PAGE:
V.

Non-compliance with procedural
due process supports the finding of
illegal dismissal


Assuming that the statement, “filing of an unmeritorious labor case,” is not an admission against interest, still, the Court of Appeals did not err in reinstating the Labor Arbiter’s decision.  Elena admitted85 that no notices of dismissal were issued.

Elena pointed out that there is no evidence showing that at the time she sent the memoranda, she already knew of the complaint for money claims filed by respondents.86  The allegation that she told respondents “Nag complain pa kayo sa Labor ha, sige tanggal na kayo”87 is hearsay and inadmissible.88

In cases of termination of employment, Article 277(b) of the Labor Code provides that:

ARTICLE 277. Miscellaneous provisions. –

. . . .

(b) Subject to the constitutional right of workers to security of tenure and their right to be protected against dismissal except for a just and authorized cause and without prejudice to the requirement of notice under Article 283 of this Code, the employer shall furnish the worker whose employment is sought to be terminated a written notice containing a statement of the causes for termination and shall afford the latter ample opportunity to be heard and to defend himself with the assistance of his representative if he so desires in accordance with company rules and regulations promulgated pursuant to guidelines set by the Department of Labor and Employment.  Any decision taken by the employer shall be without prejudice to the right of the worker to contest the validity or legality of his dismissal by filing a complaint with the regional branch of the National Labor Relations Commission.  The burden of proving that the termination was for a valid or authorized cause shall rest on the employer[.]

Book VI, Rule I, Section 2(d) of the Omnibus Rules Implementing the Labor Code further provides:

Section 2. Security of tenure. . . .

. . . .

(d) In all cases of termination of employment, the following standards of due process shall be substantially observed:

For termination of employment based on just causes as defined in Article 282 of the Code:

(i) A written notice served on the employee specifying the ground or grounds for termination, and giving said employee reasonable opportunity within which to explain his side.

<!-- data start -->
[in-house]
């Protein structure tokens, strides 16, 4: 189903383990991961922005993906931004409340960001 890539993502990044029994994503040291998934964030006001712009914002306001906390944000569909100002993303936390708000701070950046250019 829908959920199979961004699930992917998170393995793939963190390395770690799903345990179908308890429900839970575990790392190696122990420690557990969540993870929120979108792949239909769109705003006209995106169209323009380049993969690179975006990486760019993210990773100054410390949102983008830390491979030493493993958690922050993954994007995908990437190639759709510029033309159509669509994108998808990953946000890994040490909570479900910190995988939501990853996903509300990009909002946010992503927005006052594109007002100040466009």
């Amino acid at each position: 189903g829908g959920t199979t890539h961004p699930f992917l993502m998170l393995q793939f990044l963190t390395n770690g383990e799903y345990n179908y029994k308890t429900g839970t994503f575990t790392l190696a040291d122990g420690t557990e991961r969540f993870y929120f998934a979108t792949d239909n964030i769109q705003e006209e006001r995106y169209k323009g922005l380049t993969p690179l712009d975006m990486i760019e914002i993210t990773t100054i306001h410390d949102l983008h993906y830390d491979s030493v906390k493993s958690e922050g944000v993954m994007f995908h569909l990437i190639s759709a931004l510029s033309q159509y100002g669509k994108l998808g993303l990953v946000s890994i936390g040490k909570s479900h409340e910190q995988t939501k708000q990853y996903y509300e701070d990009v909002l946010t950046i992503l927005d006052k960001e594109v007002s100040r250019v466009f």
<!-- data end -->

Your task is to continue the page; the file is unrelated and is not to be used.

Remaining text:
(ii) A hearing or conference during which the employee concerned, with the assistance of counsel if he so desires is given opportunity to respond to the charge, present his evidence, or rebut the evidence presented against him.

(iii) A written notice of termination served on the employee, indicating that upon due consideration of all the circumstances, grounds have been established to justify his termination.

King of Kings Transport, Inc. v. Mamac89 extensively discussed the two-notice requirement and the procedure that must be observed in cases of termination, thus:

(1) The first written notice to be served on the employees should contain the specific causes or grounds for termination against them, and a directive that the employees are given the opportunity to submit their written explanation within a reasonable period. “Reasonable opportunity” under the Omnibus Rules means every kind of assistance that management must accord to the employees to enable them to prepare adequately for their defense. This should be construed as a period of at least five (5) calendar days from receipt of the notice to give the employees an opportunity to study the accusation against them, consult a union official or lawyer, gather data and evidence, and decide on the defenses they will raise against the complaint. Moreover, in order to enable the employees to intelligently prepare their explanation and defenses, the notice should contain a detailed narration of the facts and circumstances that will serve as basis for the charge against the employees. A general description of the charge will not suffice. Lastly, the notice should specifically mention which company rules, if any, are violated and/or which among the grounds under Art. 282 is being charged against the employees.

(2) After serving the first notice, the employers should schedule and conduct a hearing or conference wherein the employees will be given the opportunity to: (1) explain and clarify their defenses to the charge against them; (2) present evidence in support of their defenses; and (3) rebut the evidence presented against them by the management. During the hearing or conference, the employees are given the chance to defend themselves personally, with the assistance of a representative or counsel of their choice. Moreover, this conference or hearing could be used by the parties as an opportunity to come to an amicable settlement.

(3) After determining that termination of employment is justified, the employers shall serve the employees a written notice of termination indicating that: (1) all circumstances involving the charge against the employees have been considered; and (2) grounds have been established to justify the severance of their employment.90 (Emphasis in the original, citation omitted)

Elena presented photocopies of the memoranda to prove that notices to explain were sent to respondents.  These photocopies were not considered by the Labor Arbiter, on the ground that they had no probative value.  Elena argued that even if the annexes were mere photocopies, they formed part of the position paper, which is a verified pleading under oath.91  Elena also cited Lee v. Regional Trial Court of Quezon City, Branch 8592 where this court allegedly ruled that photocopies of documents attached to a verified motion, which have not been controverted, are admissible.93